Home-buyers in London are on average spending 56% of their earnings on their housing costs, with recent interest rate rises adding £3,000 per year to average mortgage bills
Rising interest rates are seeing house sales fall through and the price of homes across the country falling, according to figures from Britain’s biggest building society.
The Office for National Statistics says that London’s house prices fell in October, and that it was the only region in the country to report a decline for the month. Prices in the capital fell by almost 1per cent compared with September, as elsewhere house prices increased 0.9per cent or more in the north-east of England, West Midlands and Scotland.
The figures were reported yesterday, as the Bank of England was increasing interest rates by 0.5per cent to 3.5per cent – the highest level since the global financial crisis of 2007-2008.
But figures from mortgage-lenders the Halifax show that average UK house prices recorded their third consecutive and largest monthly drop since 2008, falling by 2.3per cent in November.
In the short-term, prices look set to continue falling as Rightmove has found the average asking price for a newly listed property has fallen by 2.1per cent in December so far, whilst the RICS UK Residential Survey of Chartered Surveyors has found demand among house-buyers also continued to fall in November.
The rental market is just as tough. Rents across Britain have risen by 12.1per cent to record highs over the past year and the average renter now spends 35per cent of their salary on accommodation – the highest level in a decade according to Zoopla.
A year ago, interest rates were at a record low of 0.1per cent. The increase in the cost of borrowing is intended by the Bank to curtail inflation; it is already dampening demand for mortgages.
Larry Elliott, The Grauniad’s economics editor, wrote, “The speed at which rates have risen and the dawning realisation among borrowers that there will be no return to the emergency levels reached during the covid-19 pandemic is bound to have an impact on an already weak economy… An entire generation has grown up believing that ultra-cheap borrowing is the norm.
“What’s more, many people have bought houses at high loan-to-income ratios in the belief that mortgage rates will be permanently low. Those people have now seen interest rates rise by more in the last 12 months than in any year since 1989, and are now facing a serious reality check. While fixed-rate home loans will shield them for a while, they will eventually have to remortgage at significantly higher rates.”
People with a fixed-rate loans due to expire by the end of 2023 are facing average repayment hikes of around £250 a month, as they are forced to move onto a higher interest rate.
This would mean that mortgage costs surge by £3,000 a year for many families who are already seeing their finances stretched to breaking point during the cost of living crisis.
“The Bank of England has chosen to pile on the financial pressure felt by many households,” Chris Hodgkinson of the House Buyer Bureau, told Inside Croydon.
“Unfortunately, the short-term consequence of this decision will be thousands stretched even thinner due to the increased cost of their mortgage, with many more homebuyers choosing to sit tight and put off their purchase until 2023, at the very least.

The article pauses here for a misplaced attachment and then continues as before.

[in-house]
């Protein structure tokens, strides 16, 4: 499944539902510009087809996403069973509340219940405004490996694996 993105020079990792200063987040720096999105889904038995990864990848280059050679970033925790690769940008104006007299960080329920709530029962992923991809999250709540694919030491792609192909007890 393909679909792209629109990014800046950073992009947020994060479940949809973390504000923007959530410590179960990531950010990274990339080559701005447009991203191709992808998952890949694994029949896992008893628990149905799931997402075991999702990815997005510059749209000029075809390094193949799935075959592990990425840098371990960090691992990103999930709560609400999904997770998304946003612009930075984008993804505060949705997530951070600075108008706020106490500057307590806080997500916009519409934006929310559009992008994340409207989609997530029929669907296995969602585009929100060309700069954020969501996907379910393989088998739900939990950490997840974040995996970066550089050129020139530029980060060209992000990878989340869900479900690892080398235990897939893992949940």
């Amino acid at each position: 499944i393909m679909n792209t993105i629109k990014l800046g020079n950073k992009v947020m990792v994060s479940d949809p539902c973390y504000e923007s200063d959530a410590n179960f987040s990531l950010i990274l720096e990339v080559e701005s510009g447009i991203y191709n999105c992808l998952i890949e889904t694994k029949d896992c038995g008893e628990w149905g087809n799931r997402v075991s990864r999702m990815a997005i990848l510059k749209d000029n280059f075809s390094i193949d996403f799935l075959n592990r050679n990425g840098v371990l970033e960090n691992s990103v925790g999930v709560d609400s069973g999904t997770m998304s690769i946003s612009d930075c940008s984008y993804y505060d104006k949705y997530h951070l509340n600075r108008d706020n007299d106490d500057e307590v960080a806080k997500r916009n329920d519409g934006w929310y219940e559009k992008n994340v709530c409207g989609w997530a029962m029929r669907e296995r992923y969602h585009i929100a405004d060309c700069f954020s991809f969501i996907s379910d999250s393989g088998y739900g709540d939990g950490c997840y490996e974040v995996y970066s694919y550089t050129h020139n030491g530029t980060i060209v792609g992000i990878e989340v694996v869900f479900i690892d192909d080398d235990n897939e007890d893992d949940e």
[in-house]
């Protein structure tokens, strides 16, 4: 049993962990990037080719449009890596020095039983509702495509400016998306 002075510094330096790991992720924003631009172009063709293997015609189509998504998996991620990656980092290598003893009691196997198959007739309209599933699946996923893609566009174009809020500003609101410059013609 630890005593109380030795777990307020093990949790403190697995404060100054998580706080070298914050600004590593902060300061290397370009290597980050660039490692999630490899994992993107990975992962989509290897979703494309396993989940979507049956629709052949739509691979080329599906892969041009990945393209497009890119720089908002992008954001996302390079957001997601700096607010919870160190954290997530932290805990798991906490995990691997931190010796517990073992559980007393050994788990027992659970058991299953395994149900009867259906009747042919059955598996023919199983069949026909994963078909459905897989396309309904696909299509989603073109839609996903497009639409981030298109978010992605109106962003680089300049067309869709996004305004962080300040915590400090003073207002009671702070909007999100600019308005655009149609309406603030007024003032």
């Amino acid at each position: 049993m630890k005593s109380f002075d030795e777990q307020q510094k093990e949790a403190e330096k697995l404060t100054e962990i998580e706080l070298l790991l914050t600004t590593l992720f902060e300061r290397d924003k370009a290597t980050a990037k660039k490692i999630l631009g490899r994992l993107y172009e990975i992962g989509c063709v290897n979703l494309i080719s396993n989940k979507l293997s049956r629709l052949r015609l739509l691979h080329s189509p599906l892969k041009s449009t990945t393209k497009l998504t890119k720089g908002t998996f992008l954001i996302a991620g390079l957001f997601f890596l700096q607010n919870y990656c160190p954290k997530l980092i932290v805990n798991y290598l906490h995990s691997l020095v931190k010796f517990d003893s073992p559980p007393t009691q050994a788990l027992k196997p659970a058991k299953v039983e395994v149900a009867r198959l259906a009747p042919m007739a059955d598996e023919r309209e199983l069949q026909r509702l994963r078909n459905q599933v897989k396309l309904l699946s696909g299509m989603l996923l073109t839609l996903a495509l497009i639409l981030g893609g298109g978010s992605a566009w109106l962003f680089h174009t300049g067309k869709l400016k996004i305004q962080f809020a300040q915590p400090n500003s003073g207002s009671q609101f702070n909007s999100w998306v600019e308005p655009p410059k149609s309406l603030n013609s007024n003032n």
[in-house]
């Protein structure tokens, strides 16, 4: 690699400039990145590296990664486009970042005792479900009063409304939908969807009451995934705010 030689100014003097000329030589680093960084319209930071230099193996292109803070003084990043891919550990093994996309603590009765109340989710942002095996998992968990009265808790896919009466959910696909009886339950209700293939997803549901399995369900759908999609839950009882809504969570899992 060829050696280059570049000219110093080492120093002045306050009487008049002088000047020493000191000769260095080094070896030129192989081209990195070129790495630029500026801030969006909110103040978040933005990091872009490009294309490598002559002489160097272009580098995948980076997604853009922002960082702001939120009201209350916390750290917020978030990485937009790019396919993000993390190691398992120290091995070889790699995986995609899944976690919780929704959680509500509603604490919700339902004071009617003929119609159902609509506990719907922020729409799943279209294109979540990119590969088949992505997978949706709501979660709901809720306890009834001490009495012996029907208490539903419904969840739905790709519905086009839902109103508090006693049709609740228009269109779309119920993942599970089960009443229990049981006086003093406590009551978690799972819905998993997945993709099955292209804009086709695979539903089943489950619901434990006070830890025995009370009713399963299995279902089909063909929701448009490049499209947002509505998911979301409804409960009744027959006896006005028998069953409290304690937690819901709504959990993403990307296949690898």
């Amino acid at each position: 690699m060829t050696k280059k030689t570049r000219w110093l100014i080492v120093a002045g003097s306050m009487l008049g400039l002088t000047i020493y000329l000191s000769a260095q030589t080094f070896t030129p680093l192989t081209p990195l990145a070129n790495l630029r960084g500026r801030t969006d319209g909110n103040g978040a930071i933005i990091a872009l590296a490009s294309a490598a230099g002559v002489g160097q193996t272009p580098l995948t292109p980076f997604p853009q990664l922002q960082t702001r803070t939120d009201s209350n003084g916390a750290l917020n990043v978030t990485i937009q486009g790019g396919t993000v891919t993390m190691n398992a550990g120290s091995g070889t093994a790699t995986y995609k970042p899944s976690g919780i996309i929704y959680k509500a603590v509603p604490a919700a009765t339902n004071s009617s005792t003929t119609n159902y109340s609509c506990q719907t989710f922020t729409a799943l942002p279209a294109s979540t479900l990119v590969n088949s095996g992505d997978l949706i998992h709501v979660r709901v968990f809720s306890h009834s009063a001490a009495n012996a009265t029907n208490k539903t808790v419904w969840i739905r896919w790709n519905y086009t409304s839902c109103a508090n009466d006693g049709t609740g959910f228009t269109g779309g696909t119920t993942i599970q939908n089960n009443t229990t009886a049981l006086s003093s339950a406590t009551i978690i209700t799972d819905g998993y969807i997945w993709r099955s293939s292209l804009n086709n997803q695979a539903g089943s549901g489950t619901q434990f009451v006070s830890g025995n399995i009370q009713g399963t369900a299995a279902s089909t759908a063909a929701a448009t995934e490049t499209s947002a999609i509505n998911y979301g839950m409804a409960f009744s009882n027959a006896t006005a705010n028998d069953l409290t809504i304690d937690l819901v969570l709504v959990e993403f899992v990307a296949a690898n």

“This will mean more sales falling through and a further reduction in market activity, which is sure to bring a further decline in house prices. As a result, we can expect the downward trends that have already emerged in recent months to continue well into the new year.”
The National Association of Property Buyers issued this statement: “House prices will continue their downward journey by perhaps 1per cent a month.
“What will be felt more acutely by those in the sector will be a sharp reduction in the number of transactions.”
Lawrence Bowles, director of research at the real estate company Savills, said the decline in London house prices could be explained by the capital being far more reliant on mortgage debt than the rest of the country, with average loan-to-income ratios and total mortgage costs far higher.
“Affordability constraints are the No1 reason why London’s house prices are underperforming the UK in the latest data,” he said. “That means London house prices are more sensitive to changes in interest rates than elsewhere.” Other estate agents predict that London property prices will underperform compared to the rest of the country for the next three to five years.
Separate data from mortgage provider Nationwide showed that the average mortgage payment rose to 56per cent of earnings in the third quarter in London, well above the national average of 34per cent.
ONS data showed that in Lewisham house prices fell 1.5per cent from September to October. Terraced and semi-detached London properties had driven the monthly fall, with declines of 1.4per cent and 0.9per cent respectively.
House price growth in London has underperformed the national average since the start of the coronavirus pandemic, triggered by people moving out of the capital in search of more space, and this has continued since the economy has reopened.
UK average house prices are 27per cent above pre-pandemic levels of February 2020 — more than double the 13per cent rise registered in London.
The Financial Times reports, “Most economists expect house price declines to accelerate in the coming months.”
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